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Four groups of dogs, which had been subjected to housing conditions of varying quality for years, were assumed to experience different levels of stress. The groups were compared for behavioural and hormonal parameters in order to identify measures that indicate chronic stress in the dog and which may help to identify poor welfare in this species. As a standard for comparison, one of the four groups was composed of privately owned dogs; we assumed that chronic stress levels were relatively low in this group (GI). The three remaining groups of dogs (GII, GIII and GIV) were kept under conditions of low to relatively high austerity, and had basal urinary ratios of cortisol to creatinine, adrenaline to creatinine and, to a lesser extent, noradrenaline to creatinine, that varied from low to high, respectively. Significant differences (P < 0.05) were found in cortisol to creatinine ratios when comparing GI to GII, GIII and GIV and when GII was compared to GIV. Statistical analyses indicated that the mean adrenaline to creatinine ratio in GI differed from that in the remaining groups and that the ratio in GII differed from that in GIII. Noradrenaline to creatinine ratios differed significantly only between GI and GIII. Dopamine to creatinine ratios and noradrenaline to adrenaline ratios did not differ significantly between groups. When dogs were not disturbed, those that were kept under the most austere conditions typically had high levels of locomotor activity, nosing, urinating and paw lifting. After mild disturbance by a slamming door or in the presence of a researcher these animals reacted actively, with increased locomotor activity, circling and nosing, and they showed high levels of behaviours that have previously been associated with acute stress: body shaking, yawning, ambivalent postures and displacement behaviours. Chronic stress in dogs may be identified by increased paw lifting when animals are not disturbed and by ample behavioural expressions of arousal when they are mildly stimulated. Since some behaviours may occur in contexts not related to stress, behavioural data are easily misinterpreted with regard to chronic stress. Interpretation will only be meaningful when physiological measures such as urinary adrenaline to creatinine ratios and, especially, urinary cortisol to creatinine ratios are also determined.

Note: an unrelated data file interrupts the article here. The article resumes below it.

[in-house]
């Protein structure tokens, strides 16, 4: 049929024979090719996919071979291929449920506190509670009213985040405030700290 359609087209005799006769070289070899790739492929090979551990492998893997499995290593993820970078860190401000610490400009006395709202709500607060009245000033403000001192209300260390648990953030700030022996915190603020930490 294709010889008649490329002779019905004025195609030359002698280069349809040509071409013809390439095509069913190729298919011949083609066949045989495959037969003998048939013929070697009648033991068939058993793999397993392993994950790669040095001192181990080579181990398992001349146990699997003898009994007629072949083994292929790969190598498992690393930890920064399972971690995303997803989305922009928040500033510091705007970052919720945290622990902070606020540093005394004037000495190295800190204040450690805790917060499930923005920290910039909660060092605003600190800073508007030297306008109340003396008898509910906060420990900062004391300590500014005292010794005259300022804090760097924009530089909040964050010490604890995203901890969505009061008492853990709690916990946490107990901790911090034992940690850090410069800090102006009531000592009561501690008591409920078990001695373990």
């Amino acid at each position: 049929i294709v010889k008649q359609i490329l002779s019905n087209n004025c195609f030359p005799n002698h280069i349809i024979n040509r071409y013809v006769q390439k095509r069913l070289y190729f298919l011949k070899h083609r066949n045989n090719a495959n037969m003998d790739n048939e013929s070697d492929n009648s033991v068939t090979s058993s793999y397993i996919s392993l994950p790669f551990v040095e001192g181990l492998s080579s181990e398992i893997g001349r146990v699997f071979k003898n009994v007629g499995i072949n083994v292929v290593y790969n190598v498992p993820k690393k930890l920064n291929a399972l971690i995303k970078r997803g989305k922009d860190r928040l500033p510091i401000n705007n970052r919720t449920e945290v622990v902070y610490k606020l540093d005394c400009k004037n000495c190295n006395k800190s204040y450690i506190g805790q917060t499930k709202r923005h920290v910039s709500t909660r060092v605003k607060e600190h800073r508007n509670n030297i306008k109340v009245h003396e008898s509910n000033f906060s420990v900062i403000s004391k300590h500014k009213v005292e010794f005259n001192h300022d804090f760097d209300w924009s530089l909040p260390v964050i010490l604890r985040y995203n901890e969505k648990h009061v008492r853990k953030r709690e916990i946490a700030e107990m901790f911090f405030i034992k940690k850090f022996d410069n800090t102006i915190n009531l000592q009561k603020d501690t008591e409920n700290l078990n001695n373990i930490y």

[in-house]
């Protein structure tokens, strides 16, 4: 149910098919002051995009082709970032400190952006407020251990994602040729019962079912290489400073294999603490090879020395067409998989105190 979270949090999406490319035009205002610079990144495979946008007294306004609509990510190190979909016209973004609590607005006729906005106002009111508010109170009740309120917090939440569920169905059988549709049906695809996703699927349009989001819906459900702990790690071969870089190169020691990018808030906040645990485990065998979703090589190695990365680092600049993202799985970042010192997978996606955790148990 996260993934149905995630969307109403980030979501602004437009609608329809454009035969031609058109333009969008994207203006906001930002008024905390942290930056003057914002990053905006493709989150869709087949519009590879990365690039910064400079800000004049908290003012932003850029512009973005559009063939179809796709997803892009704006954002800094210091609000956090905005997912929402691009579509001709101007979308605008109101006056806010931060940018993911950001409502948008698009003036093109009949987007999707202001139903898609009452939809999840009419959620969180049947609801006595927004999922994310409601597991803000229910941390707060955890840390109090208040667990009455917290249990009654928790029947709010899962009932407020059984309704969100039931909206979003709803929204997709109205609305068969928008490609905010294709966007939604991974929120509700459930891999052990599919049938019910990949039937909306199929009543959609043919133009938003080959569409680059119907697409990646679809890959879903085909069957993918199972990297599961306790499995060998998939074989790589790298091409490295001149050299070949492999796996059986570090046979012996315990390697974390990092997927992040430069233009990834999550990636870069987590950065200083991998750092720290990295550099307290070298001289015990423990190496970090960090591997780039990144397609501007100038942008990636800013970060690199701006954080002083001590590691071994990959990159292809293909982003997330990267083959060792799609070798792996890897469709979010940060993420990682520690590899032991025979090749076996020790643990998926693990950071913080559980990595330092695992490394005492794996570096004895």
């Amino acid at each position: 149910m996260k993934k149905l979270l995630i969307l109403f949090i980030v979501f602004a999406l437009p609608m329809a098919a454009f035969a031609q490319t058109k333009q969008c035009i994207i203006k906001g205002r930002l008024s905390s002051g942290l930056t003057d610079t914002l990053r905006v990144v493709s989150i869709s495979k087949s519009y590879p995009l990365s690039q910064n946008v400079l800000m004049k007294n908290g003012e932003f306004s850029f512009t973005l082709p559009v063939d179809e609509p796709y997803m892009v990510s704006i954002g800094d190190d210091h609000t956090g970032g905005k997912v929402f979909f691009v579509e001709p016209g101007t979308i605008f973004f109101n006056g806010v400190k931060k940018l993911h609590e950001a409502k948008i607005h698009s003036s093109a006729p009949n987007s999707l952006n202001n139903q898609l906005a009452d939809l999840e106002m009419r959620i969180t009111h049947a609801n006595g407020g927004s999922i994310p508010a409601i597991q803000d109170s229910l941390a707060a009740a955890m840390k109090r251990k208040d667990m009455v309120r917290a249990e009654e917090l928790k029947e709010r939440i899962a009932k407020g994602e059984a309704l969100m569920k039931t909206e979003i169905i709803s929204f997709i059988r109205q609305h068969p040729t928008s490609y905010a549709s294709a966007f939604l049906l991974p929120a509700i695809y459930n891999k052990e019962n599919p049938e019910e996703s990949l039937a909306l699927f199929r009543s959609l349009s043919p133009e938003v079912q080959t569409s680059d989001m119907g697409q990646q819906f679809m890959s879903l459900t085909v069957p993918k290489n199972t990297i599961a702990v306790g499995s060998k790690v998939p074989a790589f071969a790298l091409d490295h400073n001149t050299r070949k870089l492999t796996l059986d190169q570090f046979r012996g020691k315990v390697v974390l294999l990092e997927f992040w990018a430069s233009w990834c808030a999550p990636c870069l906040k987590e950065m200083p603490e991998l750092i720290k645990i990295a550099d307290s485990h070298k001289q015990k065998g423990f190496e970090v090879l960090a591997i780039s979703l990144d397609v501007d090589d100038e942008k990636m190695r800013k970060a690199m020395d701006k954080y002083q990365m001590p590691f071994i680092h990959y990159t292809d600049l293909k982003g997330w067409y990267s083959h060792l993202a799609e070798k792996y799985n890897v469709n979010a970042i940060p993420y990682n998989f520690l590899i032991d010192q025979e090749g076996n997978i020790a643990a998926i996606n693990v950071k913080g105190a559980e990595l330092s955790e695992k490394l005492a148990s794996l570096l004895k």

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Plasmacortisol levels were examined to assess the stress of dogs in a county animal shelter. Groups of dogs confined in the shelter for their 1st, 2nd, or 3rd day had higher cortisol levels than did a group maintained in the shelter for more than 9 days. Dogs in the shelter for an intermediate period (Day 4-9) had intermediate levels of cortisol. The cortisol concentrations of dogs during their first day in the shelter were greater than either those of the same dogs on Day 4/5 in the shelter or those of a group of pet dogs sampled in their own homes. There was no overall effect of 20 min of social interaction with a human (e.g., petting) on the plasma cortisol levels of dogs in the shelter on Day 1-3. However, the gender of the petter did affect cortisol levels. Those dogs interacting with a female had lower cortisol concentrations at the end of the session than did dogs interacting with a male. The results suggest that confinement in a public animal shelter produces a prolonged activation of the hypothalamic-pituitary-adrenal axis. Further, it appears that some subtle aspect of interaction with a human may be capable of moderating this response. Possible implications for the welfare of confined dogs, and for the development of behavior problems in dogs obtained from shelters, are discussed.
Article
The effect of canine and/or human gender on the response of the domestic dog towards humans has been little studied. This study investigated the reactions of male and female dogs housed in an animal rescue shelter towards the presence of men and women to determine how a dog's response towards a person was influenced by canine and human gender. The response of 30 dogs housed in the Ulster Society for the Prevention of Cruelty to Animals (USPCA) to each of six people (three men and three women), who stood individually for a period of 2 min at the front of the dog's cage, was observed. The amount of time that the dog spent at the front of the cage, barking, looking towards the human, wagging its tail, and engaged in activities of sitting, standing, moving, resting, was recorded. Canine gender exerted an influence on the amount of time that dogs spent looking towards the humans. Female dogs showed a greater decrease in the amount of time they spent looking towards the humans over the course of the testing than male dogs. Human gender had an effect on both dog barking, and eye orientation. Dogs showed a stronger decrease in their barking and their tendency to look towards the human whenever the subject was a woman than a man, suggesting that dogs may be more defensively-aggressive towards men than women. There was no interaction between canine and human gender on the dog's response towards the persons. This study indicated that both canine and human gender influence certain elements of a dog's response towards the presence of a human. The findings may have practical implications for the re-housing of dogs from rescue shelters.